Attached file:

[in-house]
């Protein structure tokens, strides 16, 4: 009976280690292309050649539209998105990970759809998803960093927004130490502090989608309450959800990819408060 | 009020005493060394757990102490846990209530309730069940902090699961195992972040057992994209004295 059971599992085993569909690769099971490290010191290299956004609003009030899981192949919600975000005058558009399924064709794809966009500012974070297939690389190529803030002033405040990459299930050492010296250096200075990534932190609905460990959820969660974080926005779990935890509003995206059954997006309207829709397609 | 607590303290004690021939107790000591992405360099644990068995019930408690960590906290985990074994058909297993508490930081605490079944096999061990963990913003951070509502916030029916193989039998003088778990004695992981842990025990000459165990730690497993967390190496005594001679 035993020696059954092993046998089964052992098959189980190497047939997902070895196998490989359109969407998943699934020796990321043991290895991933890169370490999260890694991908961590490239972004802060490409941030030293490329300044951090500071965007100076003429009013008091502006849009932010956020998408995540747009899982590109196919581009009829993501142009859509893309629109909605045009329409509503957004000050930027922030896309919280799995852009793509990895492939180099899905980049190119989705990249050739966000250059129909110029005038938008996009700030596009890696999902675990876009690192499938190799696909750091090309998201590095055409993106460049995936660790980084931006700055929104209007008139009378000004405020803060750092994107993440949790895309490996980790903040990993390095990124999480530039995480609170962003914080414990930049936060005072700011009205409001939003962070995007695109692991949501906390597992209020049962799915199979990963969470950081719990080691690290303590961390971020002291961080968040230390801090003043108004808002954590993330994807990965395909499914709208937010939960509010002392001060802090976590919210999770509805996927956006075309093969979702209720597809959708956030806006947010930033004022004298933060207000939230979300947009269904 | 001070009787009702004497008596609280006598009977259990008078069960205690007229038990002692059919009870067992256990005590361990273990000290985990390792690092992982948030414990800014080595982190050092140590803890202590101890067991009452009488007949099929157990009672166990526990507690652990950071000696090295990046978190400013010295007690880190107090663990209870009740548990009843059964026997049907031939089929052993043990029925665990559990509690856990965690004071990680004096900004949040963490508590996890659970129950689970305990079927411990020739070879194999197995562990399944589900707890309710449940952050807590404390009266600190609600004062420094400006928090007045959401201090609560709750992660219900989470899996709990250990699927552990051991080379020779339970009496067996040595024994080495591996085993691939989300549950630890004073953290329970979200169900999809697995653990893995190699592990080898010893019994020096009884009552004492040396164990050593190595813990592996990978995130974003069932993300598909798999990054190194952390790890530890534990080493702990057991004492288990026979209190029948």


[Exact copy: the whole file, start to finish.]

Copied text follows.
[in-house]
């Protein structure tokens, strides 16, 4: 009976280690292309050649539209998105990970759809998803960093927004130490502090989608309450959800990819408060 | 009020005493060394757990102490846990209530309730069940902090699961195992972040057992994209004295 059971599992085993569909690769099971490290010191290299956004609003009030899981192949919600975000005058558009399924064709794809966009500012974070297939690389190529803030002033405040990459299930050492010296250096200075990534932190609905460990959820969660974080926005779990935890509003995206059954997006309207829709397609 | 607590303290004690021939107790000591992405360099644990068995019930408690960590906290985990074994058909297993508490930081605490079944096999061990963990913003951070509502916030029916193989039998003088778990004695992981842990025990000459165990730690497993967390190496005594001679 035993020696059954092993046998089964052992098959189980190497047939997902070895196998490989359109969407998943699934020796990321043991290895991933890169370490999260890694991908961590490239972004802060490409941030030293490329300044951090500071965007100076003429009013008091502006849009932010956020998408995540747009899982590109196919581009009829993501142009859509893309629109909605045009329409509503957004000050930027922030896309919280799995852009793509990895492939180099899905980049190119989705990249050739966000250059129909110029005038938008996009700030596009890696999902675990876009690192499938190799696909750091090309998201590095055409993106460049995936660790980084931006700055929104209007008139009378000004405020803060750092994107993440949790895309490996980790903040990993390095990124999480530039995480609170962003914080414990930049936060005072700011009205409001939003962070995007695109692991949501906390597992209020049962799915199979990963969470950081719990080691690290303590961390971020002291961080968040230390801090003043108004808002954590993330994807990965395909499914709208937010939960509010002392001060802090976590919210999770509805996927956006075309093969979702209720597809959708956030806006947010930033004022004298933060207000939230979300947009269904 | 001070009787009702004497008596609280006598009977259990008078069960205690007229038990002692059919009870067992256990005590361990273990000290985990390792690092992982948030414990800014080595982190050092140590803890202590101890067991009452009488007949099929157990009672166990526990507690652990950071000696090295990046978190400013010295007690880190107090663990209870009740548990009843059964026997049907031939089929052993043990029925665990559990509690856990965690004071990680004096900004949040963490508590996890659970129950689970305990079927411990020739070879194999197995562990399944589900707890309710449940952050807590404390009266600190609600004062420094400006928090007045959401201090609560709750992660219900989470899996709990250990699927552990051991080379020779339970009496067996040595024994080495591996085993691939989300549950630890004073953290329970979200169900999809697995653990893995190699592990080898010893019994020096009884009552004492040396164990050593190595813990592996990978995130974003069932993300598909798999990054190194952390790890530890534990080493702990057991004492288990026979209190029948």